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How David Bowie Touched the Seventies' Generation: One Woman's Personal Experience

Updated on January 17, 2016

David Bowie on the Isolar Station to Station World Tour in 1976.

Running from February to May, 1976 the Station to Station Tour (also known as the Thin White Duke Tour or the White Light Tour), played in North America and Europe.  The stage contrasted a dark background with white sheets of iridescent light.
Running from February to May, 1976 the Station to Station Tour (also known as the Thin White Duke Tour or the White Light Tour), played in North America and Europe. The stage contrasted a dark background with white sheets of iridescent light.

Bowie's Music Reached a Generation

My seventeen year old daughter cried when when she heard that the legendary, enigmatic, and dazzling pop star had passed away. Why would a young person today cry over the death of an aging pop celebrity?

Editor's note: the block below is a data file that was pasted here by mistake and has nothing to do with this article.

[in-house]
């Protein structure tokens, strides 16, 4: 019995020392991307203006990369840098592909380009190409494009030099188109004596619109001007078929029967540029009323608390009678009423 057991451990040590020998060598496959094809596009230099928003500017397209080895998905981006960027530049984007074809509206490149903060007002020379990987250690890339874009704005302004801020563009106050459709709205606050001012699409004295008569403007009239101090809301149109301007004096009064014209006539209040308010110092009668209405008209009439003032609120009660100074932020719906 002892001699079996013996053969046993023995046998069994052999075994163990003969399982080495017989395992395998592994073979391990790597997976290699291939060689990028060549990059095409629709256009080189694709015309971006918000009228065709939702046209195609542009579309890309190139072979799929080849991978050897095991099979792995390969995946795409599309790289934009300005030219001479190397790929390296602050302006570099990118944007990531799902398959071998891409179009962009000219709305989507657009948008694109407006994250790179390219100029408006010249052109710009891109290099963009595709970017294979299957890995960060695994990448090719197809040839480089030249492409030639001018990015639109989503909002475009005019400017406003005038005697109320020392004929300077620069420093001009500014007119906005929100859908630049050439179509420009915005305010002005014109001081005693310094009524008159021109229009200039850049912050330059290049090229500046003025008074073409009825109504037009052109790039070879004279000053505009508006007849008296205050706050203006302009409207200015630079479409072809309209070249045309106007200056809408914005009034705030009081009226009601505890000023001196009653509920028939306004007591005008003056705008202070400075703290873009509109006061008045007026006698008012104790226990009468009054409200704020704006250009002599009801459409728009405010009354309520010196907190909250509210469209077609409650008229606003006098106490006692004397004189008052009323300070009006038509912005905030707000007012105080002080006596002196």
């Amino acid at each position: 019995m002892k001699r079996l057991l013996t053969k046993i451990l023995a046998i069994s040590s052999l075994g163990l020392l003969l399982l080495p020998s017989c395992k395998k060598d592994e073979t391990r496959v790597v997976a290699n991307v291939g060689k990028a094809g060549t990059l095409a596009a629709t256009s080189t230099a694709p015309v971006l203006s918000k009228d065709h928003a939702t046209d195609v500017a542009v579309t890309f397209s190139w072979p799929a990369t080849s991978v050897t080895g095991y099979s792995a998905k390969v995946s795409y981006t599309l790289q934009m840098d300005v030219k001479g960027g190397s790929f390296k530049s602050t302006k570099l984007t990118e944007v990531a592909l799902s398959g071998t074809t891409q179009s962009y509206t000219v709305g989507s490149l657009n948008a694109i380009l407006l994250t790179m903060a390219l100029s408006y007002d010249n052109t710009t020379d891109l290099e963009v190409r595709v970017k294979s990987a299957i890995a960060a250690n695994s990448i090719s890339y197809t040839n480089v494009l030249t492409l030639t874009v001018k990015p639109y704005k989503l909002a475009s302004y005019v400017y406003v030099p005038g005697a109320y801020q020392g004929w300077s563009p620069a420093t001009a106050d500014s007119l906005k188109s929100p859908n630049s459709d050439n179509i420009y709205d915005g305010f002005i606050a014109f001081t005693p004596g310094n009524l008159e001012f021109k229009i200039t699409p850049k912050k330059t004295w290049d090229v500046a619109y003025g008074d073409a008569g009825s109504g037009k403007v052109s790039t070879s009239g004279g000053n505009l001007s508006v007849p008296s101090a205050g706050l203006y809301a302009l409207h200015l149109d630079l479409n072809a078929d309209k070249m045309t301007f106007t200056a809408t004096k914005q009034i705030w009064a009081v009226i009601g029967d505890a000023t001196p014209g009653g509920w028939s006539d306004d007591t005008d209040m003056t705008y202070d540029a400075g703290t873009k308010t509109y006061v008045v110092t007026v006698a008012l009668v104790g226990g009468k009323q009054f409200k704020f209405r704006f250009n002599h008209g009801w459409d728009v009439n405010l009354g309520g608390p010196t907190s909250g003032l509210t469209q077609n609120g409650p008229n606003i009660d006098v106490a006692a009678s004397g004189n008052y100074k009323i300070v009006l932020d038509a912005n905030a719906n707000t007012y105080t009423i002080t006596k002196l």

Why? David Bowie's music reaches out to the alienated, to the different, to the marchers to a different beat... to the young; ergo, my daughter's tears were not merely superficial.

So, at fifty-something, as I heard the news of his passing, I sat stunned and saddened and looked back through time to the years when Bowie turned my world...watched time run forward through Bowie's ever-changing persona and heard the music that was ever distinctly... Bowie.

Discography 1970s

Hunky Dory
The Rise of Ziggy Stardust and the Spiders From Mars
Aladdin Sane
Diamond Dogs
David Live
Young Americans
Station to Station
Note: This is a partial list...albums that I wore out listening to.

The Rebels and Ziggys That We Were

David Bowie, had then, what he has now; the ability to lean in and speak to the inner parts of people that disdain the ordinary and to chord the parts in a person that reach the Rebel Rebel, the Ziggy, the Aladdin Sane, and the Diamond Dog (and weren't parents thrilled to see that album cover; just what he and we wanted to a statement!).

What statement was it that reached us...that drew us in...children of the 70s that we were?

Androgynous sexuality (or at least the appearance of ambiguous gender)

ANY sexuality (see above)

Glam (Predominate in the late 60s to early mid 70s and Bowie was the master of it!)

Nonconformity (Outrageous and mostly of the in your face type)

Unpredictable (Bowie was ever that)

Ever changing and new (You never knew what alter ego would turn up next in Bowie...only that we would love it and embrace it, in him and in ourselves.)